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Book Review                                       Online Exclusive

 

Instructional Rounds in Action 

by John E. Roberts, Harvard Education Press, Cambridge, Mass., 2012, 200 pp., $49.95 hardcover, $26.95 softcover

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Instructional Rounds in Action documents the instructional improvement efforts of Lakeside Public Schools (a pseudonym for an actual school system) as it implements the instructional rounds process in its high schools.

Author John Roberts, with background as a middle school teacher and charter school assistant director, has taught in Harvard’s Programs in Professional Education, including at the Instructional Rounds Institute at the Graduate School of Education. He distills a substantial amount of experience into a highly readable book — part action research, part guidebook — that delivers an accurate and critical portrayal of a game-changing cultural shift regarding continuous learning and school improvement.

The author follows Sofia, Lakeside Public Schools’ instructional rounds facilitator, as she and her colleagues practice instructional rounds to focus learning for their teachers. The author takes the reader through the central office’s introduction of instructional rounds, implementation, implementation problems and potential solutions to these challenges.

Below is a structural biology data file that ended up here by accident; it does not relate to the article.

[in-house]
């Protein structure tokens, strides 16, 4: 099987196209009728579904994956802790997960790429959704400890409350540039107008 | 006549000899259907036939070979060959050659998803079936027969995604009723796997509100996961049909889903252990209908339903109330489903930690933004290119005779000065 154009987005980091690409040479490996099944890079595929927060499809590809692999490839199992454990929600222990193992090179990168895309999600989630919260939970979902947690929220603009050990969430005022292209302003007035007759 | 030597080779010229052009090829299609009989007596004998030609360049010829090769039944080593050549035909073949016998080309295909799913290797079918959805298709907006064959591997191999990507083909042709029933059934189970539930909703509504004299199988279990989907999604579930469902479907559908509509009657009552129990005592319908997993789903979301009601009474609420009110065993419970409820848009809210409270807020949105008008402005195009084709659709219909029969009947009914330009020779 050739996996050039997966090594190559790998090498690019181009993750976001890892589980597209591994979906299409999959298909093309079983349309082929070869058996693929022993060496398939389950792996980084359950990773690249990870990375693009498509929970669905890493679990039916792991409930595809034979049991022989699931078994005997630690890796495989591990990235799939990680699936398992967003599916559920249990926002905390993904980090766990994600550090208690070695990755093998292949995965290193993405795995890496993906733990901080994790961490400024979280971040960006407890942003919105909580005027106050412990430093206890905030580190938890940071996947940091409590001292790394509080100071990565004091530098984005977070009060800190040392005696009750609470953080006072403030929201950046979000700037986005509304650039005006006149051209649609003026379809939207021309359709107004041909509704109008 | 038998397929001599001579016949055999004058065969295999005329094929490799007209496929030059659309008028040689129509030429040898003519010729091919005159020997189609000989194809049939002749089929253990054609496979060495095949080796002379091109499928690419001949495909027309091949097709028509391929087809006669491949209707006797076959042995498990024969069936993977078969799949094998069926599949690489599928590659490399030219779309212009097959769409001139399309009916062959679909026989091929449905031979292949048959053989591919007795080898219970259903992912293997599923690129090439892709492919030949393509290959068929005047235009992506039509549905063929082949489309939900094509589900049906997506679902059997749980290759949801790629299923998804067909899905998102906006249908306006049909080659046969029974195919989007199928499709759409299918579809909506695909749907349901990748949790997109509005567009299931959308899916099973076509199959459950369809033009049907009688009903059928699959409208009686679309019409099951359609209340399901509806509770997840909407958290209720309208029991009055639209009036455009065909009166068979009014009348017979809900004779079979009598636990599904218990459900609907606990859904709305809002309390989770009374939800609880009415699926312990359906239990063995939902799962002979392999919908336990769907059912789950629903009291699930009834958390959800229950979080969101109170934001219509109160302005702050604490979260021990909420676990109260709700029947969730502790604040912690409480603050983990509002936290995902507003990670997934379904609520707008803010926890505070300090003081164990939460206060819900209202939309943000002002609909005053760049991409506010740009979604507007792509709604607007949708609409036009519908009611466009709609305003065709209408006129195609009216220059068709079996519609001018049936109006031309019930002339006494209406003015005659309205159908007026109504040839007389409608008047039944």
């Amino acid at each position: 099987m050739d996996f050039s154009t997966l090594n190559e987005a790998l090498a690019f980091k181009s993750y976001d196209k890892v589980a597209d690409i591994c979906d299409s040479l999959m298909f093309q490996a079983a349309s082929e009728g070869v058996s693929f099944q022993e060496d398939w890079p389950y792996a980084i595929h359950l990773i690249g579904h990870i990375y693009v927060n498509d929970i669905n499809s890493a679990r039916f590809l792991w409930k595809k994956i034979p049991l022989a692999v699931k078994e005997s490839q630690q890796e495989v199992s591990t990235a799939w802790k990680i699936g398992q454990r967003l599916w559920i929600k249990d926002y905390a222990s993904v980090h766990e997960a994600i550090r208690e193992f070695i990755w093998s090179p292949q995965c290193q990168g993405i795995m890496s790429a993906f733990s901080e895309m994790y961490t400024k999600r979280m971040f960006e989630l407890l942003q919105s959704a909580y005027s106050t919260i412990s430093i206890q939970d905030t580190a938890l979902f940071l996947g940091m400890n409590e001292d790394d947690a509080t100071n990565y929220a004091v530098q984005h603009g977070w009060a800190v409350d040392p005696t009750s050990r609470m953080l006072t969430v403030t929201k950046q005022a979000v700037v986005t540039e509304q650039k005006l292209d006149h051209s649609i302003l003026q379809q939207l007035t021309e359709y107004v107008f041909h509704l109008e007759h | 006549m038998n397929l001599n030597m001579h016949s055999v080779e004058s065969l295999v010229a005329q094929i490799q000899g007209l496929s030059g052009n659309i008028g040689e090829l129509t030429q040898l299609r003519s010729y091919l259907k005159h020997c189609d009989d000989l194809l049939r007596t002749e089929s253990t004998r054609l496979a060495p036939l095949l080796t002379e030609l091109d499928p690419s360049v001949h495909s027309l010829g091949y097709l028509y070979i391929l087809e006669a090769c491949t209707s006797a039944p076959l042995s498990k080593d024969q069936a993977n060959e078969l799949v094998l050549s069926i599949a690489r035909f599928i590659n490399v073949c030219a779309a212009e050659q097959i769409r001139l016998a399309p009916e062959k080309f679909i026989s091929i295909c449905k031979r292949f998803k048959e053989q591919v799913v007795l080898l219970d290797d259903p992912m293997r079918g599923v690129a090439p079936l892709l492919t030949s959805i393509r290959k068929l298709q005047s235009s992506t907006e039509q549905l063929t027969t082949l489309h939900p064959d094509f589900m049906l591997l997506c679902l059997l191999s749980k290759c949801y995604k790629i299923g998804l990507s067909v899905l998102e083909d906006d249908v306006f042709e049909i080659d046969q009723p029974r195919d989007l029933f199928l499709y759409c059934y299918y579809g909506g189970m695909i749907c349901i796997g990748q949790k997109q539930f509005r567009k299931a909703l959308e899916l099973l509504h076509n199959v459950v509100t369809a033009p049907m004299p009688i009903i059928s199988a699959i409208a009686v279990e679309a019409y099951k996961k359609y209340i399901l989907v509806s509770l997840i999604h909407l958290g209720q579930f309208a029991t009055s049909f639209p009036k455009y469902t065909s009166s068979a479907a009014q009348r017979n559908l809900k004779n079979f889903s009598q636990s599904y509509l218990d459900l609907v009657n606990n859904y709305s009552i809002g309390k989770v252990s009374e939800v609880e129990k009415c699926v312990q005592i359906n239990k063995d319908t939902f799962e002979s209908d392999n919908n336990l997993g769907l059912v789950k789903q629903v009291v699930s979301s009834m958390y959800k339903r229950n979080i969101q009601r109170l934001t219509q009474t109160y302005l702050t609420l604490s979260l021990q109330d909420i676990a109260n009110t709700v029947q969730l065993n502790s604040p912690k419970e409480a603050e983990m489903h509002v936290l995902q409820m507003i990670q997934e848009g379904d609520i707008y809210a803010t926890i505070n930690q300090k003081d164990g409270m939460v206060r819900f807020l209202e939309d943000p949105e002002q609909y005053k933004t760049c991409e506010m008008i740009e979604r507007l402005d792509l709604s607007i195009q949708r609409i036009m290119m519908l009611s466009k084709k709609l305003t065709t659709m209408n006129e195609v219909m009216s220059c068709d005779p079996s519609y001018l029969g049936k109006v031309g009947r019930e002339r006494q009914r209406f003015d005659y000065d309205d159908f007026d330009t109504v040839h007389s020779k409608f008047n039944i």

At its core, the book asks: What kinds of broad organizational problems get activated during instructional rounds, and how does a system reorganize to manage those problems under conditions that previously made triage, rather than learning, a rational choice?

Roberts provides great narrative on how the district initially organized rounds and what these rounds actually entailed. Highly interesting was the book’s frank examination of the differing perspectives educators had about the reason they were doing instructional rounds. The writing approach provided a sort of fish bowl for the reader to observe an initial implementation enabled a real sense of how tensions are generated when student learning issues emerge that may actually stem from teacher practice. The reader experiences teacher discussions and Sofia’s reflections.

An implementation like this is never without challenges, and Sofia delves deeper in to supporting a move from triage to adult learning and thinks about actionable solutions. Through Sofia, the author provides perspectives on future challenges and also summarizes lessons learned and ongoing dilemmas.

This book gives excellent practical knowledge about the instructional rounds process. If the reader has little or no background knowledge, this book will provide it. If the reader has background knowledge and is seeking an implementation guide, this book illustrates it. If the reader is in the midst of implementation and needs a framework by which to reflect upon the implementation, this book will help structure such reflection and would make an excellent book study for a team. Whatever stage your district or school is at regarding instructional rounds, this book will make you rethink your current practices for evaluating instruction.

Reviewed by Marilyn King, deputy superintendent for instruction, Bozeman Public Schools, Bozeman, Mont.

 

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